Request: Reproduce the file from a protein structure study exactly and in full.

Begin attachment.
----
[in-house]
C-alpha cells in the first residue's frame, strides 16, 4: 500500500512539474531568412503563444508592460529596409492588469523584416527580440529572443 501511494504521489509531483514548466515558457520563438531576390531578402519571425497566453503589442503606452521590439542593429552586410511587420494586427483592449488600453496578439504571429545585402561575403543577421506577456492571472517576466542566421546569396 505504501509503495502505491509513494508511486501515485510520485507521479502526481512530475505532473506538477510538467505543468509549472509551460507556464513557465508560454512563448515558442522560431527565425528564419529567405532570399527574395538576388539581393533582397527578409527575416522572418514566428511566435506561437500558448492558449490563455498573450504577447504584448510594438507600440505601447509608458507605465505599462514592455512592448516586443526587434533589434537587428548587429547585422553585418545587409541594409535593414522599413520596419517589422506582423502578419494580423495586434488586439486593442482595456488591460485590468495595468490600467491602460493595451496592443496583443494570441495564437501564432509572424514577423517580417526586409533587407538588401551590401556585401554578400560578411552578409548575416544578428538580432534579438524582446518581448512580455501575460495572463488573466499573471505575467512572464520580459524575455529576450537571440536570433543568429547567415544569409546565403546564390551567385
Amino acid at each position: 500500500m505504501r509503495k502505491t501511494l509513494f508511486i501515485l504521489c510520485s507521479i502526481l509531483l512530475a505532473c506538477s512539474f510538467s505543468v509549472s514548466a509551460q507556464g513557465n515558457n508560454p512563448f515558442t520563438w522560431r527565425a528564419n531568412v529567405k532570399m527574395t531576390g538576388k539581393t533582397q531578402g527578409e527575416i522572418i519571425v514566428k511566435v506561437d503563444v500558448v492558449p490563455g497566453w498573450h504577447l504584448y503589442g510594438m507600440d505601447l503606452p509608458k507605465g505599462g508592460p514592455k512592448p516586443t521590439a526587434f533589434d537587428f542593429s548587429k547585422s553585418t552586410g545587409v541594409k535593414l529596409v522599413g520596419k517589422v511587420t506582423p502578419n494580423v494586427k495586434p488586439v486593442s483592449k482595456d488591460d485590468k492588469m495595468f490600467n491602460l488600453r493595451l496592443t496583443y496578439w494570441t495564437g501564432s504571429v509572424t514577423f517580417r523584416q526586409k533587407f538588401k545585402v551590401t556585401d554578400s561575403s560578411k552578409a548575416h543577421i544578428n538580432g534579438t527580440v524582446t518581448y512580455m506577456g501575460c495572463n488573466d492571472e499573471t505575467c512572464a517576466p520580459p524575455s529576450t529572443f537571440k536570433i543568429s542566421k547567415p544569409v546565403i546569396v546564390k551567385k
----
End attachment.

[in-house]
C-alpha cells in the first residue's frame, strides 16, 4: 500500500512539474531568412503563444508592460529596409492588469523584416527580440529572443 501511494504521489509531483514548466515558457520563438531576390531578402519571425497566453503589442503606452521590439542593429552586410511587420494586427483592449488600453496578439504571429545585402561575403543577421506577456492571472517576466542566421546569396 505504501509503495502505491509513494508511486501515485510520485507521479502526481512530475505532473506538477510538467505543468509549472509551460507556464513557465508560454512563448515558442522560431527565425528564419529567405532570399527574395538576388539581393533582397527578409527575416522572418514566428511566435506561437500558448492558449490563455498573450504577447504584448510594438507600440505601447509608458507605465505599462514592455512592448516586443526587434533589434537587428548587429547585422553585418545587409541594409535593414522599413520596419517589422506582423502578419494580423495586434488586439486593442482595456488591460485590468495595468490600467491602460493595451496592443496583443494570441495564437501564432509572424514577423517580417526586409533587407538588401551590401556585401554578400560578411552578409548575416544578428538580432534579438524582446518581448512580455501575460495572463488573466499573471505575467512572464520580459524575455529576450537571440536570433543568429547567415544569409546565403546564390551567385
Amino acid at each position: 500500500m505504501r509503495k502505491t501511494l509513494f508511486i501515485l504521489c510520485s507521479i502526481l509531483l512530475a505532473c506538477s512539474f510538467s505543468v509549472s514548466a509551460q507556464g513557465n515558457n508560454p512563448f515558442t520563438w522560431r527565425a528564419n531568412v529567405k532570399m527574395t531576390g538576388k539581393t533582397q531578402g527578409e527575416i522572418i519571425v514566428k511566435v506561437d503563444v500558448v492558449p490563455g497566453w498573450h504577447l504584448y503589442g510594438m507600440d505601447l503606452p509608458k507605465g505599462g508592460p514592455k512592448p516586443t521590439a526587434f533589434d537587428f542593429s548587429k547585422s553585418t552586410g545587409v541594409k535593414l529596409v522599413g520596419k517589422v511587420t506582423p502578419n494580423v494586427k495586434p488586439v486593442s483592449k482595456d488591460d485590468k492588469m495595468f490600467n491602460l488600453r493595451l496592443t496583443y496578439w494570441t495564437g501564432s504571429v509572424t514577423f517580417r523584416q526586409k533587407f538588401k545585402v551590401t556585401d554578400s561575403s560578411k552578409a548575416h543577421i544578428n538580432g534579438t527580440v524582446t518581448y512580455m506577456g501575460c495572463n488573466d492571472e499573471t505575467c512572464a517576466p520580459p524575455s529576450t529572443f537571440k536570433i543568429s542566421k547567415p544569409v546565403i546569396v546564390k551567385k